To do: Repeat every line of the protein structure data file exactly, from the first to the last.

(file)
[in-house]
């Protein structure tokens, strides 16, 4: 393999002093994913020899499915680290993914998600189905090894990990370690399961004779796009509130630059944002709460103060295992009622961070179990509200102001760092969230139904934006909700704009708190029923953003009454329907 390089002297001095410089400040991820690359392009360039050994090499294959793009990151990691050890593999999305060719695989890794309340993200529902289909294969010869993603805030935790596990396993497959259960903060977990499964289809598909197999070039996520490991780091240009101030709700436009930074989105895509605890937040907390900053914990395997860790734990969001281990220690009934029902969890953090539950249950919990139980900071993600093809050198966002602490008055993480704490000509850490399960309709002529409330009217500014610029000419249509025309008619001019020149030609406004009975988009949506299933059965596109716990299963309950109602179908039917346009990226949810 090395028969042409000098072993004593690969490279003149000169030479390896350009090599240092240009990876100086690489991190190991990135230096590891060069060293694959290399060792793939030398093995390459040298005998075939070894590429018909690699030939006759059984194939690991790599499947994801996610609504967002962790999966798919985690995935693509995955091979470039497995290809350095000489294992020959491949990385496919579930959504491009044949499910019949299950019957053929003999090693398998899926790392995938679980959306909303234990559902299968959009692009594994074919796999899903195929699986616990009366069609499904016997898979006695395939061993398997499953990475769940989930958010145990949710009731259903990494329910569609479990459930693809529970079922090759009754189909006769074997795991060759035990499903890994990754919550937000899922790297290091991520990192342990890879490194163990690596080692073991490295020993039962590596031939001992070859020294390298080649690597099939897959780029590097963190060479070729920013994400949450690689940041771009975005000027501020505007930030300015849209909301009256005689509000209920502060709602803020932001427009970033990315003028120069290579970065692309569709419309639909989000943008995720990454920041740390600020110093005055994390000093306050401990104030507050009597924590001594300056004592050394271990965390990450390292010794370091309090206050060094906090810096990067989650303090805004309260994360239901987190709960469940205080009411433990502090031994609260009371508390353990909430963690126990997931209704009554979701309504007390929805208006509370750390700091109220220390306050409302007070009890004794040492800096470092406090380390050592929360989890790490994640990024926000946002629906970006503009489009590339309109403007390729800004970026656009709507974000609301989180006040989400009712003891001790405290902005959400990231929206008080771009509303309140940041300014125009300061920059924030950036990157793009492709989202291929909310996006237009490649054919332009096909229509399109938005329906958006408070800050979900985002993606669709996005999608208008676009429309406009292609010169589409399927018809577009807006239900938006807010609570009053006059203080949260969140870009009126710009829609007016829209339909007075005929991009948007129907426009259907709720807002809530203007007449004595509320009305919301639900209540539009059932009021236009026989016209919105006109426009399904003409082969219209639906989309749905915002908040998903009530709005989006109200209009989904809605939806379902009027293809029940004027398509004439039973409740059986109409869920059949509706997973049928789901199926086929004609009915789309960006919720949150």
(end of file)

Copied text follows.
[in-house]
């Protein structure tokens, strides 16, 4: 393999002093994913020899499915680290993914998600189905090894990990370690399961004779796009509130630059944002709460103060295992009622961070179990509200102001760092969230139904934006909700704009708190029923953003009454329907 390089002297001095410089400040991820690359392009360039050994090499294959793009990151990691050890593999999305060719695989890794309340993200529902289909294969010869993603805030935790596990396993497959259960903060977990499964289809598909197999070039996520490991780091240009101030709700436009930074989105895509605890937040907390900053914990395997860790734990969001281990220690009934029902969890953090539950249950919990139980900071993600093809050198966002602490008055993480704490000509850490399960309709002529409330009217500014610029000419249509025309008619001019020149030609406004009975988009949506299933059965596109716990299963309950109602179908039917346009990226949810 090395028969042409000098072993004593690969490279003149000169030479390896350009090599240092240009990876100086690489991190190991990135230096590891060069060293694959290399060792793939030398093995390459040298005998075939070894590429018909690699030939006759059984194939690991790599499947994801996610609504967002962790999966798919985690995935693509995955091979470039497995290809350095000489294992020959491949990385496919579930959504491009044949499910019949299950019957053929003999090693398998899926790392995938679980959306909303234990559902299968959009692009594994074919796999899903195929699986616990009366069609499904016997898979006695395939061993398997499953990475769940989930958010145990949710009731259903990494329910569609479990459930693809529970079922090759009754189909006769074997795991060759035990499903890994990754919550937000899922790297290091991520990192342990890879490194163990690596080692073991490295020993039962590596031939001992070859020294390298080649690597099939897959780029590097963190060479070729920013994400949450690689940041771009975005000027501020505007930030300015849209909301009256005689509000209920502060709602803020932001427009970033990315003028120069290579970065692309569709419309639909989000943008995720990454920041740390600020110093005055994390000093306050401990104030507050009597924590001594300056004592050394271990965390990450390292010794370091309090206050060094906090810096990067989650303090805004309260994360239901987190709960469940205080009411433990502090031994609260009371508390353990909430963690126990997931209704009554979701309504007390929805208006509370750390700091109220220390306050409302007070009890004794040492800096470092406090380390050592929360989890790490994640990024926000946002629906970006503009489009590339309109403007390729800004970026656009709507974000609301989180006040989400009712003891001790405290902005959400990231929206008080771009509303309140940041300014125009300061920059924030950036990157793009492709989202291929909310996006237009490649054919332009096909229509399109938005329906958006408070800050979900985002993606669709996005999608208008676009429309406009292609010169589409399927018809577009807006239900938006807010609570009053006059203080949260969140870009009126710009829609007016829209339909007075005929991009948007129907426009259907709720807002809530203007007449004595509320009305919301639900209540539009059932009021236009026989016209919105006109426009399904003409082969219209639906989309749905915002908040998903009530709005989006109200209009989904809605939806379902009027293809029940004027398509004439039973409740059986109409869920059949509706997973049928789901199926086929004609009915789309960006919720949150």